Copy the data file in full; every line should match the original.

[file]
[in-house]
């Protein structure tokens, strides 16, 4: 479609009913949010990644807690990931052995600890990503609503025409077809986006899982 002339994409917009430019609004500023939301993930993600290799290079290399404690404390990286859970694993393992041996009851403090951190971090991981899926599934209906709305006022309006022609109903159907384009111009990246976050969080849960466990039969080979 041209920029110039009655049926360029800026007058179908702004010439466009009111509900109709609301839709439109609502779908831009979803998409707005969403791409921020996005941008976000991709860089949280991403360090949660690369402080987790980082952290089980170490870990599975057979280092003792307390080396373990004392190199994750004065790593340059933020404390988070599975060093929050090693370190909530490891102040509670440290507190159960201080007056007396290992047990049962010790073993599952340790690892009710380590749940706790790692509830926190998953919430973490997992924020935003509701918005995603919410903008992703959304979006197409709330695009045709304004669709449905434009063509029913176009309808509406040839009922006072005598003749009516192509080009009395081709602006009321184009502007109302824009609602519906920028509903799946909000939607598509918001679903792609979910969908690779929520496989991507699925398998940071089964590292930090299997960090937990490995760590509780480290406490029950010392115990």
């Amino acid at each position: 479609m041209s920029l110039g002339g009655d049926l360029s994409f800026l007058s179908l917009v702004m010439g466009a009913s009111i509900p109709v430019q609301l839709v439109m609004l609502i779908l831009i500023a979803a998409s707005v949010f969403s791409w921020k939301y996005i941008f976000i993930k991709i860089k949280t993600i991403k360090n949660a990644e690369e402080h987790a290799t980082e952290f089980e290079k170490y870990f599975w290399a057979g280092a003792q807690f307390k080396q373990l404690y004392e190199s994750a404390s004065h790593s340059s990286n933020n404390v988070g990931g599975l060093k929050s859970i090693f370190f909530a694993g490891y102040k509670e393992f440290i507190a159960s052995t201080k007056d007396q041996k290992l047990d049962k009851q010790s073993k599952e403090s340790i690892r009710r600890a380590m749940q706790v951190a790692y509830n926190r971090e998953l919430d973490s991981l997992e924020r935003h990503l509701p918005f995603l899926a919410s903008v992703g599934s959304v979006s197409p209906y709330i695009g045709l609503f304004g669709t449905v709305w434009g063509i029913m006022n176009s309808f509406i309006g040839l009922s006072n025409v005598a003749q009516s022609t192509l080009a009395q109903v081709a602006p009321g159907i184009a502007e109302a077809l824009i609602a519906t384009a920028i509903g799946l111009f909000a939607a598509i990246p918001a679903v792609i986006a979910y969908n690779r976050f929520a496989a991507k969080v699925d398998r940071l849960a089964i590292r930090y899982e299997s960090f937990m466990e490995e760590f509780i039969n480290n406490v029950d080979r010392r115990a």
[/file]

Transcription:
[in-house]
């Protein structure tokens, strides 16, 4: 479609009913949010990644807690990931052995600890990503609503025409077809986006899982 002339994409917009430019609004500023939301993930993600290799290079290399404690404390990286859970694993393992041996009851403090951190971090991981899926599934209906709305006022309006022609109903159907384009111009990246976050969080849960466990039969080979 041209920029110039009655049926360029800026007058179908702004010439466009009111509900109709609301839709439109609502779908831009979803998409707005969403791409921020996005941008976000991709860089949280991403360090949660690369402080987790980082952290089980170490870990599975057979280092003792307390080396373990004392190199994750004065790593340059933020404390988070599975060093929050090693370190909530490891102040509670440290507190159960201080007056007396290992047990049962010790073993599952340790690892009710380590749940706790790692509830926190998953919430973490997992924020935003509701918005995603919410903008992703959304979006197409709330695009045709304004669709449905434009063509029913176009309808509406040839009922006072005598003749009516192509080009009395081709602006009321184009502007109302824009609602519906920028509903799946909000939607598509918001679903792609979910969908690779929520496989991507699925398998940071089964590292930090299997960090937990490995760590509780480290406490029950010392115990």
């Amino acid at each position: 479609m041209s920029l110039g002339g009655d049926l360029s994409f800026l007058s179908l917009v702004m010439g466009a009913s009111i509900p109709v430019q609301l839709v439109m609004l609502i779908l831009i500023a979803a998409s707005v949010f969403s791409w921020k939301y996005i941008f976000i993930k991709i860089k949280t993600i991403k360090n949660a990644e690369e402080h987790a290799t980082e952290f089980e290079k170490y870990f599975w290399a057979g280092a003792q807690f307390k080396q373990l404690y004392e190199s994750a404390s004065h790593s340059s990286n933020n404390v988070g990931g599975l060093k929050s859970i090693f370190f909530a694993g490891y102040k509670e393992f440290i507190a159960s052995t201080k007056d007396q041996k290992l047990d049962k009851q010790s073993k599952e403090s340790i690892r009710r600890a380590m749940q706790v951190a790692y509830n926190r971090e998953l919430d973490s991981l997992e924020r935003h990503l509701p918005f995603l899926a919410s903008v992703g599934s959304v979006s197409p209906y709330i695009g045709l609503f304004g669709t449905v709305w434009g063509i029913m006022n176009s309808f509406i309006g040839l009922s006072n025409v005598a003749q009516s022609t192509l080009a009395q109903v081709a602006p009321g159907i184009a502007e109302a077809l824009i609602a519906t384009a920028i509903g799946l111009f909000a939607a598509i990246p918001a679903v792609i986006a979910y969908n690779r976050f929520a496989a991507k969080v699925d398998r940071l849960a089964i590292r930090y899982e299997s960090f937990m466990e490995e760590f509780i039969n480290n406490v029950d080979r010392r115990a």